Each of the risk models used in this web site was developed for use with two Monte Carlo simulation tools: @RISK for Excel and ModelRisk. If you would like to try using any of the models, but have access to neither tool, trial copies of the full applications can be downloaded from:
@Risk for Excel: www.palisade.com
The Palisade and Vose Software sites also provide free access to useful technical data and case studies.
When first using either tool, the following tips might be helpful:
- The risk tool functions are accessed on the ribbon located at the end of the row of headers for other Excel ribbons
- Before running a simulation, check the simulation settings. You will be able to choose factors such as the number of iterations and whether or not to use the same seed for each simulation (5,000 iterations is usually sufficient).
- The advantage of choosing to run simulations from the same seed is that the model will produce the same results each time it is run, unless it changed in some other way. It thus provides assurance that a model has not been changed, whether inadvertently or otherwise.
- If the Excel spreadsheet is in automatic recalc mode and the risk tool simulation settings set to random values, you can press the F9 key to view randomly generated iterations one at a time. This is a handy way of checking that the model is working as intended.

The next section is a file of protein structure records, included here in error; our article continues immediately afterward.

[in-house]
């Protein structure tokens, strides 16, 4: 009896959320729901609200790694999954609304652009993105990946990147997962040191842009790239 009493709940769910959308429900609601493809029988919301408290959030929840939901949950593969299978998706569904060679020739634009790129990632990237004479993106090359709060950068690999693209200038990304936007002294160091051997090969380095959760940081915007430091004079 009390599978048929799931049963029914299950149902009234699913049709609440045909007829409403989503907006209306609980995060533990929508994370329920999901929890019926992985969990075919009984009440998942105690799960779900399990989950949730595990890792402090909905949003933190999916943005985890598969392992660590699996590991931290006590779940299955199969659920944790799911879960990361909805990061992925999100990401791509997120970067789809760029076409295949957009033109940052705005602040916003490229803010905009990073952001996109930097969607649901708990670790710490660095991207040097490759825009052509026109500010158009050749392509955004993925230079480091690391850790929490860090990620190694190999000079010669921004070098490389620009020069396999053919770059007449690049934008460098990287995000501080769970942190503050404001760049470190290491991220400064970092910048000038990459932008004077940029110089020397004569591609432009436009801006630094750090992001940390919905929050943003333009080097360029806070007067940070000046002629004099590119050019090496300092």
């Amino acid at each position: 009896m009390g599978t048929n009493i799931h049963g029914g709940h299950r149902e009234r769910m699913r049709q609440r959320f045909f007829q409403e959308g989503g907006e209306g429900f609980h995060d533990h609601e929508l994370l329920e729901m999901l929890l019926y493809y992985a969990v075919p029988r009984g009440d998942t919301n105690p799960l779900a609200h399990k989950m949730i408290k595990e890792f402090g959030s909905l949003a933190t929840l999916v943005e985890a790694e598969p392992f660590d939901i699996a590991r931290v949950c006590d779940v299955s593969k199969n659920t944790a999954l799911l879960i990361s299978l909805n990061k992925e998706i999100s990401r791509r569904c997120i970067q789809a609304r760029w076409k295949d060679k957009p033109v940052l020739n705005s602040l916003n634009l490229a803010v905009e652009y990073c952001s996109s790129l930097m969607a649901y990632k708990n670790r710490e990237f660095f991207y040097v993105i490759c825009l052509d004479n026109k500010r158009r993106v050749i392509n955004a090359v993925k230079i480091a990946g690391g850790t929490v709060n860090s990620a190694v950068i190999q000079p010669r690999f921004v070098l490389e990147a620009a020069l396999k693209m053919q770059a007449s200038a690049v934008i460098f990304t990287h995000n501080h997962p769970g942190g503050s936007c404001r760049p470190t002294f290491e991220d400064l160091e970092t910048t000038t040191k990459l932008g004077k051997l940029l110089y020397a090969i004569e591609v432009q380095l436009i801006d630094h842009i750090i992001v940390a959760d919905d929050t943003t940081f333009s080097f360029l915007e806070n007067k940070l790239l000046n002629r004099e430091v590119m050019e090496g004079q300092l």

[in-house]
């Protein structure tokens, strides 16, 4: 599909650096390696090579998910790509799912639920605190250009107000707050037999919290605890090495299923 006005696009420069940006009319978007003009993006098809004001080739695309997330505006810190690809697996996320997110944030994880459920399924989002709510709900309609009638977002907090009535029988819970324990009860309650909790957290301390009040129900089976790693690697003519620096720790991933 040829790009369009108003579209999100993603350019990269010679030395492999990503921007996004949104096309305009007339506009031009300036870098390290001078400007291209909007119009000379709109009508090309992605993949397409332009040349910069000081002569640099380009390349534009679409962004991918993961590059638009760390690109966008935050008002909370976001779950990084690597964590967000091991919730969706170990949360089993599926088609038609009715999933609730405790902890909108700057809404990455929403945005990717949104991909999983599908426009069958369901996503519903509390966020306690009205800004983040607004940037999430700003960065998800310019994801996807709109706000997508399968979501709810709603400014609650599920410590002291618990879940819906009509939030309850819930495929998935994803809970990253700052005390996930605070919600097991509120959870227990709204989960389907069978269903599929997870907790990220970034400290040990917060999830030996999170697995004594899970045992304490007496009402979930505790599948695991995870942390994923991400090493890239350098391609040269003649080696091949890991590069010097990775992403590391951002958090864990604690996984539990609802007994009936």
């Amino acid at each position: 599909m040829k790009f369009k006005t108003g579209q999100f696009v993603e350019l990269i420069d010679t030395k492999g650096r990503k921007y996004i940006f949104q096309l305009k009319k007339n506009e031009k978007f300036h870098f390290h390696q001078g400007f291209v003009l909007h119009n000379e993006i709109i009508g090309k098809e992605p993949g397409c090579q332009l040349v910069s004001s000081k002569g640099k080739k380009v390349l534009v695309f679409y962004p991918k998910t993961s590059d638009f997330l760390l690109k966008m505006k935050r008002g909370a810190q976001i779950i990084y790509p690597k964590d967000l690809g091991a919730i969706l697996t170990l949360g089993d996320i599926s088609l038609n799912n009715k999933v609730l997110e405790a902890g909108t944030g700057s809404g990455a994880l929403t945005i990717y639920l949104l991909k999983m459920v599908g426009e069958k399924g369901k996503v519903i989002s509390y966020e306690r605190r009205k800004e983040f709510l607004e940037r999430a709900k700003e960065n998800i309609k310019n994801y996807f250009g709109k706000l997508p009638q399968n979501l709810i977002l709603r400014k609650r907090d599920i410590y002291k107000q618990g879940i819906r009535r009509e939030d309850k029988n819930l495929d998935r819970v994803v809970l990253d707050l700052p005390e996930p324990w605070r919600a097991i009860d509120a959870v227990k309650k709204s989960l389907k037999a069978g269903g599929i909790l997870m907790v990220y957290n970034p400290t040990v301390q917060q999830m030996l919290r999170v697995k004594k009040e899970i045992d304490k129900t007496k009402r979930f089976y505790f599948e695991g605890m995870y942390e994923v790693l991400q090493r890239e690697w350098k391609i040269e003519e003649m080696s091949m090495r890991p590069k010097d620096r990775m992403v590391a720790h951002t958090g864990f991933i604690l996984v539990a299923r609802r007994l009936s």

- If have built your own model, use the risk tool's Add Output function to identify the model's output(s). Without this, you will not obtain any results! (You should find that the models that can be downloaded from this site have already been prepared in this manner).
- To obtain reports on the relationships between inputs and outputs (e.g. tornado charts) the tool also needs to recognise which spreadsheet cells contain inputs. If using ModelRisk, inputs can be selected by using the Output/Input function and adding the relevant inputs. @RISK for Excel identifies inputs automatically.
- If you can't obtain the precise format of graph you would like from the tool, you can often create it by exporting or copying the simulation statistics into Excel and using Excel graphs function.
- Palisade and Vose Software both provide a lot more guidance and information via their web sites.
- I should, perhaps, stress that I have not worked for Palisade or Vose Software and have no commercial interest in either product. However, if you gave me a copy of either @RISK for Excel or ModelRisk to develop a project NPV risk model, I confirm, as an independent user, that I would be very happy.
There are other similar spreadsheet-based Monte Carlo simulation tools on the market and I have no reason to believe that they would not also be suitable for the same purpose. A key point to note about such tools is that their use of spreadsheets gives the user a flexible medium in which to develop their model. Best practice approaches to model development require this type of flexibility. Brainwork should always be part of the process!